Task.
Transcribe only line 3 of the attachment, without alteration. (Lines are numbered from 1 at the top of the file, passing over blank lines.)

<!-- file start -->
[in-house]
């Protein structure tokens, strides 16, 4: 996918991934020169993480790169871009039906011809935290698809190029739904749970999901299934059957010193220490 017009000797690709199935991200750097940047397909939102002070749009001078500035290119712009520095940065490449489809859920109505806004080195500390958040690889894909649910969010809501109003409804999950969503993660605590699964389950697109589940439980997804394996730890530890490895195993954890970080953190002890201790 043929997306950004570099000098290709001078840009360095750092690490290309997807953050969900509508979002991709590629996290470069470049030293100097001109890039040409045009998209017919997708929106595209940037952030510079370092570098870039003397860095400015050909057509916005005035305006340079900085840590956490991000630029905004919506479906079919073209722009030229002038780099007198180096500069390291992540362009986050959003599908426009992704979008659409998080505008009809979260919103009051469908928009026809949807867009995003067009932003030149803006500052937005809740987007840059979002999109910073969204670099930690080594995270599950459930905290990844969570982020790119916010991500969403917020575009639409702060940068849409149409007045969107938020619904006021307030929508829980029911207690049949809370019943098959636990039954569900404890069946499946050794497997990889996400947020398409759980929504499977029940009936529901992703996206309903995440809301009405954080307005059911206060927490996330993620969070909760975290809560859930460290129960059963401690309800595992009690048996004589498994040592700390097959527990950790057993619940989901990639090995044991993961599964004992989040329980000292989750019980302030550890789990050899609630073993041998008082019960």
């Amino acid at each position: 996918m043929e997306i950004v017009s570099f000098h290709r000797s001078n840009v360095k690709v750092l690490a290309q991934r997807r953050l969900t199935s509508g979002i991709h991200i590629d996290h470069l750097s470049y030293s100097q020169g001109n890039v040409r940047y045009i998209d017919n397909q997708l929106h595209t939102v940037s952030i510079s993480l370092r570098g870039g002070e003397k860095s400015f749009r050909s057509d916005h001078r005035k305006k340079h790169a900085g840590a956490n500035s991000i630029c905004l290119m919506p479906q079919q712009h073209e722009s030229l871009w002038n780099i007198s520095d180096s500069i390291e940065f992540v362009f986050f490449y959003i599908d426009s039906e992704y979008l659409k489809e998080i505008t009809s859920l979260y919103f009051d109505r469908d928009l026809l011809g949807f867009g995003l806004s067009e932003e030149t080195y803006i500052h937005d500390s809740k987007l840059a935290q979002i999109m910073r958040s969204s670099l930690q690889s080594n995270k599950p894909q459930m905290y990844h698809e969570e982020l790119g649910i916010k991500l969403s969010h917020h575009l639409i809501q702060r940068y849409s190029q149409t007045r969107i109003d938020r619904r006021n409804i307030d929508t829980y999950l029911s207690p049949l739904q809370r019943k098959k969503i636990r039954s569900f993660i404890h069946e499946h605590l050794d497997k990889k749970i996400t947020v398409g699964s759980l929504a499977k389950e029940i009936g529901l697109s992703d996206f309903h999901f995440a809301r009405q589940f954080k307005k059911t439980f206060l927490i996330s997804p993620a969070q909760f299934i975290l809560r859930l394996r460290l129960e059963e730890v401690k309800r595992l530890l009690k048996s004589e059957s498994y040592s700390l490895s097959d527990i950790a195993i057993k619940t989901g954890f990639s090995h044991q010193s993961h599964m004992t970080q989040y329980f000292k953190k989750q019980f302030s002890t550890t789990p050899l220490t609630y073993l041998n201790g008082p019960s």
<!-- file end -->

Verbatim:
């Amino acid at each position: 996918m043929e997306i950004v017009s570099f000098h290709r000797s001078n840009v360095k690709v750092l690490a290309q991934r997807r953050l969900t199935s509508g979002i991709h991200i590629d996290h470069l750097s470049y030293s100097q020169g001109n890039v040409r940047y045009i998209d017919n397909q997708l929106h595209t939102v940037s952030i510079s993480l370092r570098g870039g002070e003397k860095s400015f749009r050909s057509d916005h001078r005035k305006k340079h790169a900085g840590a956490n500035s991000i630029c905004l290119m919506p479906q079919q712009h073209e722009s030229l871009w002038n780099i007198s520095d180096s500069i390291e940065f992540v362009f986050f490449y959003i599908d426009s039906e992704y979008l659409k489809e998080i505008t009809s859920l979260y919103f009051d109505r469908d928009l026809l011809g949807f867009g995003l806004s067009e932003e030149t080195y803006i500052h937005d500390s809740k987007l840059a935290q979002i999109m910073r958040s969204s670099l930690q690889s080594n995270k599950p894909q459930m905290y990844h698809e969570e982020l790119g649910i916010k991500l969403s969010h917020h575009l639409i809501q702060r940068y849409s190029q149409t007045r969107i109003d938020r619904r006021n409804i307030d929508t829980y999950l029911s207690p049949l739904q809370r019943k098959k969503i636990r039954s569900f993660i404890h069946e499946h605590l050794d497997k990889k749970i996400t947020v398409g699964s759980l929504a499977k389950e029940i009936g529901l697109s992703d996206f309903h999901f995440a809301r009405q589940f954080k307005k059911t439980f206060l927490i996330s997804p993620a969070q909760f299934i975290l809560r859930l394996r460290l129960e059963e730890v401690k309800r595992l530890l009690k048996s004589e059957s498994y040592s700390l490895s097959d527990i950790a195993i057993k619940t989901g954890f990639s090995h044991q010193s993961h599964m004992t970080q989040y329980f000292k953190k989750q019980f302030s002890t550890t789990p050899l220490t609630y073993l041998n201790g008082p019960s």